How to Start a Fundraiser in 5 Easy Steps
Learn the essentials for creating a successful fundraising campaign for your nonprofit or business.
When you need to learn how to raise money for your nonprofit or small business, it can be challenging to know where to start. What goals should you set? How do you reach current and potential donors? What platforms do you use?
We’re here to answer all of your burning questions about fundraisers. You’ll learn how to start a fundraiser step by step and gain a solid foundation for your next successful fundraising campaign.
Set Fundraiser Goals
One of the most important steps in starting a fundraiser is setting goals. Start by answering three W’s:
- Who is the money intended for?
- What will you do with the money?
- Why do you want to fundraise?
Let’s break these down into specific examples. If you’re managing a fundraiser for a dog rescue nonprofit, the “who” is current and incoming rescued dogs. The “what” could be funding the expansion of rescue operations into another county or state or perhaps bringing on a part-time employee to assist with administrative tasks. Answering “why” may seem straightforward for the nonprofit example. But for, say, a small retail business that wants to open a new brick-and-mortar store, it’s important to convey a clear reason. In the retail example, your “why” could be that you need some more capital to help raise funds for opening a store that current customers love.
After answering these questions, it’s time to create a SMART goal. Using the nonprofit dog rescue example, here is a possible fundraiser goal:
“We want to raise $50,000 in six months to facilitate the expansion of our dog rescue operations into the next state, which we estimate has more than 1,000 dogs in need of safe homes.”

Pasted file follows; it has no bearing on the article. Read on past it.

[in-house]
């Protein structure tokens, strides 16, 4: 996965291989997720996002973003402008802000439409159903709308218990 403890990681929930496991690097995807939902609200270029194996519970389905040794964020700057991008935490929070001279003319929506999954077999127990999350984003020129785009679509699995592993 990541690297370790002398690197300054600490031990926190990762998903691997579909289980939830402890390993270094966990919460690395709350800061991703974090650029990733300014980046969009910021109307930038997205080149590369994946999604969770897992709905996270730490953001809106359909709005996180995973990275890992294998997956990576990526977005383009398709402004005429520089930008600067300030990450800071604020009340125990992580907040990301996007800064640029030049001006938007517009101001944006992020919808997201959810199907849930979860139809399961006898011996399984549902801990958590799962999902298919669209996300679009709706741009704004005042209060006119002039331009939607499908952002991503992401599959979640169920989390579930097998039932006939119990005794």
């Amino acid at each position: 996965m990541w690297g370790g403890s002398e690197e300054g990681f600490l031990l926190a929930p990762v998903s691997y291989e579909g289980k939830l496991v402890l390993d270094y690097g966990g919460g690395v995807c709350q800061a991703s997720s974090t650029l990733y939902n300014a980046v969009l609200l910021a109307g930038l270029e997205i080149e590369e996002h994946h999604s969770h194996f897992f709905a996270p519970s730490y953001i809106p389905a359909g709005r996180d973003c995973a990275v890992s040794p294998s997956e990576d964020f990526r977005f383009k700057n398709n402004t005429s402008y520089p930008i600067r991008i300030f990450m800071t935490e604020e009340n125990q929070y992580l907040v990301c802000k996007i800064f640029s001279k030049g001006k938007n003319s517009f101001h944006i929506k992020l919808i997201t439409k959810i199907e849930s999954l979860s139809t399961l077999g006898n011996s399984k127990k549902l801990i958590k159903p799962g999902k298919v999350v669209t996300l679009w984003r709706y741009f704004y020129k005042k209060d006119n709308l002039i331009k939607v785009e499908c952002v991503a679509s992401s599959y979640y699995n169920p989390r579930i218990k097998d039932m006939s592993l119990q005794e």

Here is a quick breakdown of this SMART goal:
- Specific: The amount of money and the why (facilitate expansion).
- Measurable: The amount of money needed.
- Attainable: The nonprofit presumably already has experience rescuing dogs in this city or state, so expanding into another state is attainable.
- Relevant: The estimated number of dogs in need of a home.
- Time-based: The amount of time (six months).
While many businesses hope that explaining the cause will be enough to motivate people to donate, sometimes that isn’t enough in both the nonprofit and for-profit realms. If you’ve ever been asked to take a survey with the possibility of winning a gift card, you probably know that incentives work. So, can they work as a way to raise money?
Some incentives may not be appropriate for certain fundraisers, like relief work, but they can be effective in others. Let’s go back to the dog rescue nonprofit fundraiser. You could consider a tiered incentive approach tied to specific donation dollar amounts, like weekly “pupdate” emails for a lower tier and, for a higher tier, a special day with a trained dog rescue at the shelter.
Businesses can employ a similar approach, including gift cards, VIP access to grand openings, small gifts, and so on. Make sure you message these incentives clearly, so potential donors know exactly what’s in store for the amount they give. And most importantly, confirm that incentives work within your budget.
Customize the Messaging
Remember that messaging is key when you’re wondering how to raise money. What works for one platform may not work for another. For example, perhaps you’d like to send out an email blast to current donors or customers with information about your fundraiser. An email can facilitate much more description than, say, an Instagram post notifying followers. The same goes for text marketing: Keep text messages short and sweet yet informative.